General Types of Disabilities
by Cam N. Coulter
Posted on May 4, 2021 accessibility
There are lots of different disabilities out there. In my next post, I will explore specific types of disabilities, their associated barriers, and appropriate assistive technologies and adaptive strategies. First, though, I want to explore some different broad ways that we can categorize disabilities.
Four General Categories
Most disabilities can fall under one of these broad categories:
- Visual: affects your sense of sight.
- Auditory: affects your sense of hearing.
- Motor: affects your mobility and/or dexterity.
- Cognitive: affects your brain and/or your thinking.
These four categories can be a helpful shorthand, but there are some limitations to this way of thinking:
- Lots of people have multiple or compound disabilities, and if we stick to thinking of disability as simply these four categories, we might overlook that.
- Not all types of disabilities may neatly fit under one of those categories. For example, it’s hard to see where exactly speech disabilities fit in. Some speech disabilities could qualify as cognitive disabilities, while others might qualify as motor disabilities. If you only think about disability in terms of those four broad categories, I think you’re missing something.
- The term “cognitive disabilities” is incredibly broad, so broad that it might not be particularly useful. The term includes developmental disabilities, traumatic brain injuries, dyslexia, autism spectrum disorder, anxiety, depression, and more. Not only does the term “cognitive disabilities” include this broad set of differing disabilities, but most of these disabilities, taken individually, can still vary enormously person to person.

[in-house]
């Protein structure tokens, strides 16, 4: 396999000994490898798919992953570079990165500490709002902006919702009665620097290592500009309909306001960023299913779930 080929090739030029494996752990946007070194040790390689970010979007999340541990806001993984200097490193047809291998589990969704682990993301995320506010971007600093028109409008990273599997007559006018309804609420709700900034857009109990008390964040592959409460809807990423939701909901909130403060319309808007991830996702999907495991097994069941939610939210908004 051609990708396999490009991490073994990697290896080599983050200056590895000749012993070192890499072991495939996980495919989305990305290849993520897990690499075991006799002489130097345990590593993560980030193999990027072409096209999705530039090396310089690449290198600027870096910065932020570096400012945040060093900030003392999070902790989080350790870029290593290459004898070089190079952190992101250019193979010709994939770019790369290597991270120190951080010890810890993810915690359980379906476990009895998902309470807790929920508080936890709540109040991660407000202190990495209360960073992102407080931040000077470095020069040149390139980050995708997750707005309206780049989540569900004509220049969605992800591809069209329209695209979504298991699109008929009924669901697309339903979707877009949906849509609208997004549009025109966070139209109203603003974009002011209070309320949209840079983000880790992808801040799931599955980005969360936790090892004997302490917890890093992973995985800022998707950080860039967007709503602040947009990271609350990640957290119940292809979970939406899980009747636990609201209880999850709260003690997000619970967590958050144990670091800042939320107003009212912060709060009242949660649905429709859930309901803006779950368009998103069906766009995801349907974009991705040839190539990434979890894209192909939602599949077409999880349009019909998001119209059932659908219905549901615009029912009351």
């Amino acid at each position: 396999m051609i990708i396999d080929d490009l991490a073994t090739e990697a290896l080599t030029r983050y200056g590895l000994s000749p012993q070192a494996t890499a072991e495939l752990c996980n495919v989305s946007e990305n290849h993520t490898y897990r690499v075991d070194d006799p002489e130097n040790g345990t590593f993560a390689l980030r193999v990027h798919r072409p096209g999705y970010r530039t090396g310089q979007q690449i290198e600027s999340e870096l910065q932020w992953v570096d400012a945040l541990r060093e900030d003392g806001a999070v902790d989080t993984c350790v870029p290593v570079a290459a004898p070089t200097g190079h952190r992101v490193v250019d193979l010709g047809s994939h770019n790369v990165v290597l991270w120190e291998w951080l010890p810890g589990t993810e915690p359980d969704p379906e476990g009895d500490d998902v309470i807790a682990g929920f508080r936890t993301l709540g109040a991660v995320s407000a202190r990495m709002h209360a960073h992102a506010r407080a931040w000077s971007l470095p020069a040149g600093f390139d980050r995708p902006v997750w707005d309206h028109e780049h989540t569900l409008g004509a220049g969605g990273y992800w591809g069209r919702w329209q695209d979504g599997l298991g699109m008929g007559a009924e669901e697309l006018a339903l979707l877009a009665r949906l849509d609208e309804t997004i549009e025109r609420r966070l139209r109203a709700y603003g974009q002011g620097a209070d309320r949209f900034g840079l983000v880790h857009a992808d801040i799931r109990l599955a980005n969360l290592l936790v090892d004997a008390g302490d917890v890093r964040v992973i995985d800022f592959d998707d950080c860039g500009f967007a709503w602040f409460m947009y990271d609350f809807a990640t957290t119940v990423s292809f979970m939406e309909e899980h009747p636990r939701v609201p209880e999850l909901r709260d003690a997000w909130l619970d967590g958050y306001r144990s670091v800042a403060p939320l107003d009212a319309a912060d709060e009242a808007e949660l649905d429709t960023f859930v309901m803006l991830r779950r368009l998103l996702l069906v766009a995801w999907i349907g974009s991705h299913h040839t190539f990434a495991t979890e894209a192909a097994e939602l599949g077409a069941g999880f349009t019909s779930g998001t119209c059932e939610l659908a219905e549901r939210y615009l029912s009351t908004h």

Permanent, Temporary, and Situational
You can also categorize disabilities based on how long they affect someone for. Do you have a permanent disability, a temporary impairment, and/or a situational limitation?
|Visual||Blind||Recently had eye surgery||Outside somewhere incredibly bright, without a hat or sunglasses|
|Auditory||Deaf||Ear infection||At a concert|
|Motor||Cerebral palsy||Broken bone (wearing a cast)||You overexert yourself at the gym, or you are carrying something heavy and delicate|
|Cognitive||Developmental disability||Brain fog from Covid-19||Extremely tired|
I think Microsoft does a fantastic job illustrating this with their Persona Spectrum, published in their Inclusive 101 Manual.
I love this way of thinking about disabilities and limitations because it reminds us disability is a spectrum that we all fall under to varying degrees, not a binary on/off switch. Relatedly, accessibility is also a spectrum. Most things aren’t just “accessible or not accessible.” Rather, they are accessible to certain types of people with certain types of disabilities and limitations.
Have you ever encountered one of these sayings?
- We are all only temporarily able-bodied.
- We will all be disabled if we live long enough.
I’m not sure those two sayings are technically true. Someone could be born without disabilities and die before they acquire any. That said, these sayings convey an important truth: as we age, our bodies weaken, and if we live long enough, most all of us are likely to acquire age-related disabilities. Maybe our vision will degrade, or maybe we will be diagnosed with Alzheimer’s disease. This is a broad way of categorizing disabilities, and in certain contexts this lens can be quite useful.
Recognizable and Hidden Disabilities
Some disabilities are easily recognizable. Someone who is blind may carry a cane. Someone with a seizure disorder may routinely wear a helmet. A person with a mobility impairment may use their wheelchair every day.